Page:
Memo from the Cabletelevision Advertising Bureau to the advertising industry: Television’s death has been greatly exaggerated.
That’s the upshot of a reprised consumer survey commissioned by CAB to deconstruct some prevailing assumptions surrounding an explosion of alternate TV-viewing devices like video-enabled iPods and TV-capable mobile phones.
Preliminary findings from CAB’s second wave of research about viewing trends were unveiled May 8 at the trade association’s annual Sales Management Conference, held in concert with the National Cable & Telecommunications Association’s 2007 Cable Show.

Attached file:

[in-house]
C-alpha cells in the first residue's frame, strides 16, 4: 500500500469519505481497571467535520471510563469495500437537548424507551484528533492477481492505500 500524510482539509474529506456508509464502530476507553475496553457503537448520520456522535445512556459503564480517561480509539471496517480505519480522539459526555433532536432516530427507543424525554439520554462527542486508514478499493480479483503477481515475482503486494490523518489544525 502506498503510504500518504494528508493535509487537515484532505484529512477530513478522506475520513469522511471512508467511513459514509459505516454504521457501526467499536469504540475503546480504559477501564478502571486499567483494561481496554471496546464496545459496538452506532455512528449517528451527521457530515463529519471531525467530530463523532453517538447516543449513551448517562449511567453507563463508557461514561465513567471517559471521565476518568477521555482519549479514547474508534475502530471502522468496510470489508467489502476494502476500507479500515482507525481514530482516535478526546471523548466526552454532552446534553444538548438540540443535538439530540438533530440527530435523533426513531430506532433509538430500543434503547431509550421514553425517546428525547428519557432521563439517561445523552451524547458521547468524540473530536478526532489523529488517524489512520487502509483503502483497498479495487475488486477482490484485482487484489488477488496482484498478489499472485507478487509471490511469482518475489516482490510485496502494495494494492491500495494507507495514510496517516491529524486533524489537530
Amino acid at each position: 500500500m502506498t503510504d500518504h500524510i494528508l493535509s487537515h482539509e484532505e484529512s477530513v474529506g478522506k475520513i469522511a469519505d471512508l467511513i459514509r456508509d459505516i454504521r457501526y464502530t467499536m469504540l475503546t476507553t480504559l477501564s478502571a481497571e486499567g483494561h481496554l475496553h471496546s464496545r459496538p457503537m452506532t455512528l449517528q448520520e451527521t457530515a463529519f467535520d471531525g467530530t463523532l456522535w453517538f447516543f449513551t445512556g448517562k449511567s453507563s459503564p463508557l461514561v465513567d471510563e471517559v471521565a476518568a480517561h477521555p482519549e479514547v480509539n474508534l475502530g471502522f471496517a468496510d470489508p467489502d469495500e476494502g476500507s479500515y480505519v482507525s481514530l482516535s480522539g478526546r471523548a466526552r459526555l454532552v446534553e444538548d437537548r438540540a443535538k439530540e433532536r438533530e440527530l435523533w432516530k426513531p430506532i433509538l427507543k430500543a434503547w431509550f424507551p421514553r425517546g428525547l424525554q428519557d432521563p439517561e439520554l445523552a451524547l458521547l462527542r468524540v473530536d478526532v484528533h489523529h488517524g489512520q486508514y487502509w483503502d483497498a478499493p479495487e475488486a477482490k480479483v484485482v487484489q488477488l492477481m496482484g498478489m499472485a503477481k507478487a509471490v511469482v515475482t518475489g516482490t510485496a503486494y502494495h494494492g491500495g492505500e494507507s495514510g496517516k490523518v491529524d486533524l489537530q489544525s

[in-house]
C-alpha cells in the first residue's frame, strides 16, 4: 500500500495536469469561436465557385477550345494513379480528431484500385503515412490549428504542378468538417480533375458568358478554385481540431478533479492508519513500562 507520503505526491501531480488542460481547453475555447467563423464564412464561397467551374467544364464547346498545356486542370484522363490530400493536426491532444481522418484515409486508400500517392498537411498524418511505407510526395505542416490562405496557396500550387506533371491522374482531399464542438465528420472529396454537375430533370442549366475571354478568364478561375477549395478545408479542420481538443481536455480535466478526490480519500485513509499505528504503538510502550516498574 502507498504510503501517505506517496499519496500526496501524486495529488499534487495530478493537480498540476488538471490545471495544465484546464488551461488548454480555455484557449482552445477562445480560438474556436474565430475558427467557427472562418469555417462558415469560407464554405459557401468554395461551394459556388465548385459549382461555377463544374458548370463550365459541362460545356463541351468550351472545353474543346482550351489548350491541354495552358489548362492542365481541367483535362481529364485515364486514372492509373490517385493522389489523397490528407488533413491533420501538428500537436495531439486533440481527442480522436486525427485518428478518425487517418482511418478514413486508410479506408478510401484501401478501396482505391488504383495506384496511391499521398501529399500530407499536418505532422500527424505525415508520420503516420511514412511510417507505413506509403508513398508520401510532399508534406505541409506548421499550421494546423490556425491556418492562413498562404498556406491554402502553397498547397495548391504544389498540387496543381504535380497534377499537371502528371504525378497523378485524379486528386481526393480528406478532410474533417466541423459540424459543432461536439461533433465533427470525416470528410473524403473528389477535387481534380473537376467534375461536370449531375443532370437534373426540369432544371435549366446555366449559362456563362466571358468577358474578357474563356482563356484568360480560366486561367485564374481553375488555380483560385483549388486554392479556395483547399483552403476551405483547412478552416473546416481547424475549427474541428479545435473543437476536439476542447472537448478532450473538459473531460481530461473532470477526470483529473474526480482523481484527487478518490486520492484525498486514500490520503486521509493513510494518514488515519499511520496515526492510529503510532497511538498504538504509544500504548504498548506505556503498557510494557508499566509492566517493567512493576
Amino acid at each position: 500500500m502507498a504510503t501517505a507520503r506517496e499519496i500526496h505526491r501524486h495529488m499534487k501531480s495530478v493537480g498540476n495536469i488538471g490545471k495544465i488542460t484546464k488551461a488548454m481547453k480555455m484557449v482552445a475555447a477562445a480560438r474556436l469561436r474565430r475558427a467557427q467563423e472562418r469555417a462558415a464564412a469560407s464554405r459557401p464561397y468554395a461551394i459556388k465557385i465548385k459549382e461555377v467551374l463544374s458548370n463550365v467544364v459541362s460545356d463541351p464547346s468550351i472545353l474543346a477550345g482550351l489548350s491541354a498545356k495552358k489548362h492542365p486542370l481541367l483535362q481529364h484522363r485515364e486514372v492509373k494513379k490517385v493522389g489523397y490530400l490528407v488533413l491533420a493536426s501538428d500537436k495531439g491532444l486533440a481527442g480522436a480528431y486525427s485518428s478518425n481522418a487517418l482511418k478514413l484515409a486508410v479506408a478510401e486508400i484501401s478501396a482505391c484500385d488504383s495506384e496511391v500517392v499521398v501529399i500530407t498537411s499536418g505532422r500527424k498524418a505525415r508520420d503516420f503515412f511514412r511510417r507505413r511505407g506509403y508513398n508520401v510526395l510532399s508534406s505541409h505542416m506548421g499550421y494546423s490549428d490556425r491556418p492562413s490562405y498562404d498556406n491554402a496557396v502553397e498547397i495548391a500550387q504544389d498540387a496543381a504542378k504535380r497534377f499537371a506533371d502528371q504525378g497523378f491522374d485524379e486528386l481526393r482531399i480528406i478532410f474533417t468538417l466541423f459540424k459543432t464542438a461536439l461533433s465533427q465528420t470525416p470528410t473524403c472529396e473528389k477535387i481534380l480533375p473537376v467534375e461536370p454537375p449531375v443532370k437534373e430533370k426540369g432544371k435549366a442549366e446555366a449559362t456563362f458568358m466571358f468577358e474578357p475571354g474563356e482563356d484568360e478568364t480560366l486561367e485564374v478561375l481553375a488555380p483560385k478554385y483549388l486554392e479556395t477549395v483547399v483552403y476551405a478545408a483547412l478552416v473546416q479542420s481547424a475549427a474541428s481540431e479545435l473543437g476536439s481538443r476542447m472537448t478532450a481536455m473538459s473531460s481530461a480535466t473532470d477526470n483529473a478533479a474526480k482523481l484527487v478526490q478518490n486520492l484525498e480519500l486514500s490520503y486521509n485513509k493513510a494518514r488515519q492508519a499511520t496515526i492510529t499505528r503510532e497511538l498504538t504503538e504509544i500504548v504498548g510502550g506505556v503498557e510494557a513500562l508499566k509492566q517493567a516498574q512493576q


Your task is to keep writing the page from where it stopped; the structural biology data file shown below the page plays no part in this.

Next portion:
Among findings presented by CAB president Sean Cunningham:
- Viewing to traditional TV is at an all-time high of 31 hours per week, per person, despite an “explosion” of new viewing options and gadgets.
- Traditional linear television remains the biggest driver of interest in video across all devices.
- There’s still a broad acceptance of advertising as a quid-pro-quo for getting to watch high-quality television – a sort of “advertising contract” with viewers that doesn’t seem to prevail in equal measure with alternative devices.
Cunningham wants CAB members to use the findings to reassure advertisers that TV still works as a powerful marketing instrument, and in fact appears to benefit from growing interest in video consumption at large. “What no one bargained for…is that in all this bombardment, cable TV thrived. This is the message,” Cunningham said.
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